If all goes well for the Jets this season, their 2023 draft class might join some dubious company.
Let’s explain: Since the Jets last made the playoffs in 2010, the fewest starts made as rookies by one of their draft classes was by the group from 2012 (14).
It was a harbinger of bad things to come: Seven of those eight picks were out of the league by 2016, and the other (third-rounder Demario Davis) played his best elsewhere.
Not only is there a chance that the 2023 class makes fewer than 14 starts, it could be seen as a goal.
It would mean injury-plagued veterans stayed healthy and rookie development wasn’t jeopardized by asking for too much too soon.
After years of drafting plug-and-play starters by necessity in the early rounds, the Jets were able to copy a strategy mastered by the Eagles and imitated with mixed results by others: Project two or three years down the road on the offensive line and defensive line depth charts and fill holes before they open.
Even with coach Robert Saleh’s commitment to using two waves of four-man defensive fronts to save legs for the fourth quarter, first-round pick Will McDonald might only play about 12-15 snaps per game as a rookie.
But the hope is McDonald and second-year pros Jermaine Johnson (first-rounder) and Micheal Clemons (fourth-rounder) prove worthy replacements if 2024 free agents Carl Lawson and Bryce Huff leave, so that the Jets are not without leverage and needing to chase edge rushers next offseason.
Whereas the Eagles had six defensive linemen log 300-plus snaps last season, the Jets actually had a league-high eight.
“If I need to get off the field on third down, who do I want to go get the quarterback? It’s Will McDonald,” one scout with a second-round grade on McDonald told The Post when reviewing the Jets’ options at pick No. 15. “It was a little bit of a reach, but they are going to use him as a specialty guy with Lawson and Clemons playing on the early downs. He’s 235 pounds, so is he ever going to be an every-down player? Maybe.”
On the other side of the ball, the Jets drafted Joe Tippmann in the second round. He has the best chance among the rookies to start even though the Jets re-signed three-year starter Connor McGovern to a one-year deal just three days before the draft in a move that looked at the time like insurance. It might have been a strategy cue viewed through the lens of making proactive selections.
Four of the Jets’ final five picks are no higher than No. 4 on the preseason depth chart, though offensive tackle Carter Warren and running back Israel Abanikanda are at positions where injuries forced eroded depth that far down last season.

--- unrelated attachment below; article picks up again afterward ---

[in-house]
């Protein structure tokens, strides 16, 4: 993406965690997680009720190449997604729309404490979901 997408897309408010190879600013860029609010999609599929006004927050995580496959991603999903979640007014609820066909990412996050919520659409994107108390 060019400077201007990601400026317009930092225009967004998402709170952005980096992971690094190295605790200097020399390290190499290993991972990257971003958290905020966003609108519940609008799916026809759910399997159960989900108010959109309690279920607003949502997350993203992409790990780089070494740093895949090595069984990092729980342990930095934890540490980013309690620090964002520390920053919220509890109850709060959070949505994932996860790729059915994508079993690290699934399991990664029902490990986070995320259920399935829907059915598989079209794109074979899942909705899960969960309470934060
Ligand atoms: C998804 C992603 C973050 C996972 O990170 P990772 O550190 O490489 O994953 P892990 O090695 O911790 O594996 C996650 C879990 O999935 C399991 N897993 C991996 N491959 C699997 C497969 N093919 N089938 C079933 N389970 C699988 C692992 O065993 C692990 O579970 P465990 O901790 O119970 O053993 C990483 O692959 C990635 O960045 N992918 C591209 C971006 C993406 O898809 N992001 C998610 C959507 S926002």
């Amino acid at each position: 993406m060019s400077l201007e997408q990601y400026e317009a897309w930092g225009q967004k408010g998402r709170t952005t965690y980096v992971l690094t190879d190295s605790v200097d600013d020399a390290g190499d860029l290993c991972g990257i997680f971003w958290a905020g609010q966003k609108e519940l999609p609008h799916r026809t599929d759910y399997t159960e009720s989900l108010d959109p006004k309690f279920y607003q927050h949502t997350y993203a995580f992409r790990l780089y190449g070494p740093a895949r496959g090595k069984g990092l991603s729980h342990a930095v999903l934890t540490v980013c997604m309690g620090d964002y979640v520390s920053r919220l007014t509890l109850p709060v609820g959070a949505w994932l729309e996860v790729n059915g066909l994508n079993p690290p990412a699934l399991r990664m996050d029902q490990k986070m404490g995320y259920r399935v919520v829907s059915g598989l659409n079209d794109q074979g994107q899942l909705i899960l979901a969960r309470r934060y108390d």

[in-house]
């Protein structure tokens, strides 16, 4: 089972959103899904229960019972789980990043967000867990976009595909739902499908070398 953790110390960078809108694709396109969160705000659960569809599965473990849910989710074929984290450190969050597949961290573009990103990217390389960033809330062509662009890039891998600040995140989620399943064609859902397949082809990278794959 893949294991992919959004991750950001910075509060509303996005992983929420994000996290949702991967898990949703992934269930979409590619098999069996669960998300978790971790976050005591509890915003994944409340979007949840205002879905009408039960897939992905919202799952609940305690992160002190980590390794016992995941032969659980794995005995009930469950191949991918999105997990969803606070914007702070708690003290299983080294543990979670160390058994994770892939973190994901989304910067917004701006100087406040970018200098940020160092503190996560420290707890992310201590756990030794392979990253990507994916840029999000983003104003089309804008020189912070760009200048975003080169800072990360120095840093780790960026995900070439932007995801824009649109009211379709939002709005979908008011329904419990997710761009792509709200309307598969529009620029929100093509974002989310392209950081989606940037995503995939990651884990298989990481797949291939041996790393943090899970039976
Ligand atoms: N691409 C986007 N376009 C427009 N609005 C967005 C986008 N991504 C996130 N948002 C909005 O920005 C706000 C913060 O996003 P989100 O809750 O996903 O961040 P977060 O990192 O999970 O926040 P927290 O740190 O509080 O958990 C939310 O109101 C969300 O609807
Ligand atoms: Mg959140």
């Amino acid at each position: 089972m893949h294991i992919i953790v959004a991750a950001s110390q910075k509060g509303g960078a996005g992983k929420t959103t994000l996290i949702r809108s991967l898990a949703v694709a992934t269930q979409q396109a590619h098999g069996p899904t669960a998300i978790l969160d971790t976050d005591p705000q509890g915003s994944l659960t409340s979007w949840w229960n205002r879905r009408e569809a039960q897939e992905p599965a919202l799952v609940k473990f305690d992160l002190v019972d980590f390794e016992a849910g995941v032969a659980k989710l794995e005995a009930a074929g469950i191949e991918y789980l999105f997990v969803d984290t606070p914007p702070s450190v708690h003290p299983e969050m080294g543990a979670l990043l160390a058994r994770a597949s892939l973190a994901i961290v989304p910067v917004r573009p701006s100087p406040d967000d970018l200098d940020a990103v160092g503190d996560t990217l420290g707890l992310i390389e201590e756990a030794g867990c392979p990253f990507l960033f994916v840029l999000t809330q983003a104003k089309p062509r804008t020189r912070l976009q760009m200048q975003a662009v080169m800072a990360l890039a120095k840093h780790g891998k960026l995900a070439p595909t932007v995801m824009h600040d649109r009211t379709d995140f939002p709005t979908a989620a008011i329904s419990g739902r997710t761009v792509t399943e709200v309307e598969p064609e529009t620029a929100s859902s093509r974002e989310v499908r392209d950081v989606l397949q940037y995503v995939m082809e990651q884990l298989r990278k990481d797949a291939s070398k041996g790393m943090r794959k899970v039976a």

“When you factor in his character, his intelligence, his size and athleticism, Tippmann was a good value for them,” the scout said. “All the outside-zone runs and pulls he can do from the center position are kind of like a [Eagles center] Jason Kelce.”
There’s mention of the Eagles again, so let’s take a look at how Jets general manager Joe Douglas’ previous organization has used the draft-and-stash thinking that accompanied his McDonald and Tippmann selections with five of the past six linemen the Eagles have selected in the first or second rounds.
LG Isaac Seumalo, 2016, 2nd round: Played 29.6 percent of the offensive snaps as a rookie, and made 15 starts over three seasons behind Allen Barbre and Stefen Wisniewski before becoming a full-time starter in 2019. When he was due for a starter’s pay raise, the Eagles let him sign a three-year, $24 million deal with the Steelers.
DE Derek Barnett, 2017, 1st round: Played 41.1 percent of the defensive snaps in zero starts as a rookie before replacing free-agent departure Vinny Curry. One year later, Chris Long retired. The injury-plagued Barnett has started 45 of 50 games played since 2018 for the Eagles.
LT Andre Dillard, 2019, 1st round: Played 28.9 percent of the offensive snaps as a rookie who was drafted in anticipation of the stalwart Jason Peters’ departure. Dillard lost the job of replacing Peters to former seventh-round pick Jordan Mailata and signed with the Titans earlier this offseason.